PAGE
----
And the ISP's countered with "give me a break ...we're a legitimate business and host millions of accounts for a nominal fee, there's no way we can police the content of each and every nimnutz who posts material --- and even if we could... how are we supposed to know who's right? How are we supposed to know who the "real" owner and creator is? We're going to get our socks sued off just for asking questions - its not fair to put us in that position."

Ok - let's take a small field trip to this link that describes the Digital Millennium Copyright Act  -- its provisions and ramifications. 

You can read the whole page (later), but where we really want to get to now is have you go to about the middle of this explanation where it says " Title II Online Copyright Infringement Liability Act"  and click on the OCILLA link.  This is where the rubber-meets-the-road. I wanted to show you where it is so you can come back to read and understand the parameters of a DMCA Notice, and your federal rights as the owner of the originally created material.

The Resolution to our Short Story?  The Feds basically agreed it would put an unnatural burden on ISP's if it held them responsible for sifting thru the varied content on their servers and making judgment calls as to rightful ownership, and they did offer them some protection in this regard from liability.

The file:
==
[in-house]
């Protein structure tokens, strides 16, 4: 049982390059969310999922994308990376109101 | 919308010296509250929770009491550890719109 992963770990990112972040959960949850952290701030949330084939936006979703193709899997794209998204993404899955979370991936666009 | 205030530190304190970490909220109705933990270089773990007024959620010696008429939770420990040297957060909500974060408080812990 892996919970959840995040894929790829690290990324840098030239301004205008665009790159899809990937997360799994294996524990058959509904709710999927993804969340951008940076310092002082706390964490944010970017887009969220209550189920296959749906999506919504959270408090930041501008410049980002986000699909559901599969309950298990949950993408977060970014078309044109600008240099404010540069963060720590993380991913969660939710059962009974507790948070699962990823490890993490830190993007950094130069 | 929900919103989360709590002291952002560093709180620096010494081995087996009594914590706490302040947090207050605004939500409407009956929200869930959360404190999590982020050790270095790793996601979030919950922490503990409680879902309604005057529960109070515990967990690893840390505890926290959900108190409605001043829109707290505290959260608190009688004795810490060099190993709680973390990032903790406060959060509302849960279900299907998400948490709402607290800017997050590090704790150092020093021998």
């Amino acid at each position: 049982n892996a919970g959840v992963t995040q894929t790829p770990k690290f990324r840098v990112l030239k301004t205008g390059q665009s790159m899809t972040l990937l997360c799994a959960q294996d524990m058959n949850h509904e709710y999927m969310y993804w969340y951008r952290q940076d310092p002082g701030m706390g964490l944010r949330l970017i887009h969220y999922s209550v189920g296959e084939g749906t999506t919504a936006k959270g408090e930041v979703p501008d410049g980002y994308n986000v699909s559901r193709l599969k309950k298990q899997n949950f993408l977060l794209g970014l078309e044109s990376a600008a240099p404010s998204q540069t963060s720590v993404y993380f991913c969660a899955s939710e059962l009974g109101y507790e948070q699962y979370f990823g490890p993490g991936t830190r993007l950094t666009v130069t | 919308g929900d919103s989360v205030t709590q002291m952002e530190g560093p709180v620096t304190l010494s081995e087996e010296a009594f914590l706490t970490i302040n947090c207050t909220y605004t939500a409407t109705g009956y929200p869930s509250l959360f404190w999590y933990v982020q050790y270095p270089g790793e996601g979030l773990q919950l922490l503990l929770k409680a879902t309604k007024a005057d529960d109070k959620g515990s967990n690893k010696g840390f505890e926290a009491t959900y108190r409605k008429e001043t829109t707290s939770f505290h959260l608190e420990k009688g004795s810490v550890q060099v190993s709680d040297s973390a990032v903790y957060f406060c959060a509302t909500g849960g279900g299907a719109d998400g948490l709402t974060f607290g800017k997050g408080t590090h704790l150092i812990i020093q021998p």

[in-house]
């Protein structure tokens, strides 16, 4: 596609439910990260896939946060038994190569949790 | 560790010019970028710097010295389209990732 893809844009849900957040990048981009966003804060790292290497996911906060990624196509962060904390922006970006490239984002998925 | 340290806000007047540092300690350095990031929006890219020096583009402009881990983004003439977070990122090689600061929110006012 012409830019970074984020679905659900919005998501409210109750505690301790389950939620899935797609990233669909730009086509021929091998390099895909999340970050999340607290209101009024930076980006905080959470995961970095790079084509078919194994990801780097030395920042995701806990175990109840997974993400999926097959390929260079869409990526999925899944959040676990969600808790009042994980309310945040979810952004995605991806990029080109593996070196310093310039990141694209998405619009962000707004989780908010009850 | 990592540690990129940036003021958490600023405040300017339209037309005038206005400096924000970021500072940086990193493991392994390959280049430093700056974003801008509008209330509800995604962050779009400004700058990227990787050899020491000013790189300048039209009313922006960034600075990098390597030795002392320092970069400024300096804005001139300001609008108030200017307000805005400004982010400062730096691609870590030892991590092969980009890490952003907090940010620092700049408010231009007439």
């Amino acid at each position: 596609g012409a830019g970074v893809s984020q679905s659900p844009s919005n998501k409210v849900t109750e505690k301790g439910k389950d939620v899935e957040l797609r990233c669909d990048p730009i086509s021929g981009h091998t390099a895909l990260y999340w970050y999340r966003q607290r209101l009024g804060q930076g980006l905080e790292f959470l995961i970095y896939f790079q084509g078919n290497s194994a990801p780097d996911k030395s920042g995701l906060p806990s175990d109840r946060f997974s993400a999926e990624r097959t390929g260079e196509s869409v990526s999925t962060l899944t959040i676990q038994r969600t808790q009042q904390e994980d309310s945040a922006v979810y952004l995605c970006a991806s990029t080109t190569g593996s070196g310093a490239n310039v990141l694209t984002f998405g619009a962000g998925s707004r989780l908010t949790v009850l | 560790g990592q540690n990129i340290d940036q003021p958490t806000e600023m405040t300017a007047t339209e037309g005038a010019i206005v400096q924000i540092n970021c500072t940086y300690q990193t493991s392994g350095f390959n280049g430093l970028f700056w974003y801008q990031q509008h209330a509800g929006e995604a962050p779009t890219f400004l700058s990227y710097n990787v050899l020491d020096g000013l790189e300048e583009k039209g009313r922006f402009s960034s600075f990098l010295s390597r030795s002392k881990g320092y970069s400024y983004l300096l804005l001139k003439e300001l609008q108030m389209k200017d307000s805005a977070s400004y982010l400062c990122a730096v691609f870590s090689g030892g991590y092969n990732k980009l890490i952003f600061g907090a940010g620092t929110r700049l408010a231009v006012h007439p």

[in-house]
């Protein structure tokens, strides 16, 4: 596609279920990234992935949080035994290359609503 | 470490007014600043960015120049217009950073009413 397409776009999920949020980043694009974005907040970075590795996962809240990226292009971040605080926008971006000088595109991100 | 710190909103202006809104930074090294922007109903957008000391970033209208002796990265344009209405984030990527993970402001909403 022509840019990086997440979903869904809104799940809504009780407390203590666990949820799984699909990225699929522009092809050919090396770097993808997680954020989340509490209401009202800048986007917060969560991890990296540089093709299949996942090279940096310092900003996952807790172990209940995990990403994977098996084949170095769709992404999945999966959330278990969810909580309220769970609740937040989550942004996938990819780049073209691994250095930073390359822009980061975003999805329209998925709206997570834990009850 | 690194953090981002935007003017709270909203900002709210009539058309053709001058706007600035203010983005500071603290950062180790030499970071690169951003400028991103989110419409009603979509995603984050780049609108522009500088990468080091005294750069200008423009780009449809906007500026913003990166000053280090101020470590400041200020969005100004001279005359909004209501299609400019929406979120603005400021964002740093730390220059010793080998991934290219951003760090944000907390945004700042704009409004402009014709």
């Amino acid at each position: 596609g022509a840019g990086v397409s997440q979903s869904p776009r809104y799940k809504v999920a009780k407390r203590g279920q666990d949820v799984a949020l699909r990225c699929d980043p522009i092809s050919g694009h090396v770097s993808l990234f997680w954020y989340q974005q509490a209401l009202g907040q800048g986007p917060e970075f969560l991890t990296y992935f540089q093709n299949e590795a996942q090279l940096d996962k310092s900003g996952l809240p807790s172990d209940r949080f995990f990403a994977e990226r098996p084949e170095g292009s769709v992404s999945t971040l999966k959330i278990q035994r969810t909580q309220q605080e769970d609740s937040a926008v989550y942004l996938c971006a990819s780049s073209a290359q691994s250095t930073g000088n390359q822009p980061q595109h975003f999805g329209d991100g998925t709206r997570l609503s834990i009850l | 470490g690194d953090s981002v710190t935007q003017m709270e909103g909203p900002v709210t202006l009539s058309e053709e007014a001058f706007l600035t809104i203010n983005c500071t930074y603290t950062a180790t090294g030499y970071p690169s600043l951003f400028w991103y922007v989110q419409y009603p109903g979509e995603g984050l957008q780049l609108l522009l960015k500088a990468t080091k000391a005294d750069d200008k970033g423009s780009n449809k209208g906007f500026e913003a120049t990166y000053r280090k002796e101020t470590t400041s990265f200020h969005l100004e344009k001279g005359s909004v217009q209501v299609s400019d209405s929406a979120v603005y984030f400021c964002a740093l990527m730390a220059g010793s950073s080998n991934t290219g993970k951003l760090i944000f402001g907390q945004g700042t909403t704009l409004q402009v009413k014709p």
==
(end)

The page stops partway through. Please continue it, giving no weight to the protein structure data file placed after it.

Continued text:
HOWEVER this protection (safe harbor) is only extended to them if they:

1/ PROVIDE A MEANS for copyright owners to report infringement

  - and -

 2/ CONSISTENTLY and RAPIDLY respond to these notices from copyright owners.

"If a notice which substantially complies with these requirements is received the OSP must expeditiously remove or disable access to the allegedly infringing material"*

*Excerpted quote from

What is "expeditiously remove" ?  Usually 48 hours ... most of mine have been within 24 hours -- Within 24 hours I've gotten a response from the ISP that the infringing material has been taken down, and usually it is accompanied with an apology from the ISP for my incovenience.

How do you find out the ISP for that website?  Google "Who Is" and you'll be directed to any number of sites that search domain ownership by URL ... type in the URL of the website where you found your material being used without your knowledge or permission.  Look up the server listed (not the domain name registrar but the server); usually the contact info (URL, link or telephone) is also given.

Go to the hoster's site. Most ISP's have ON THEIR SITE a fill-in-the-blanks DMCA Notice form, as well as instructions on how to submit a form so it is routed rapidly within their organization; go there and fill it out. 

You can google DMCA Notice and get a generic form if you have to.  As you read in the OCILLA link above, there are specific items of information you must provide the ISP (under oath) in order for them to respond to your notice. I email the notice and attach a PDF of my original materials proving my claim.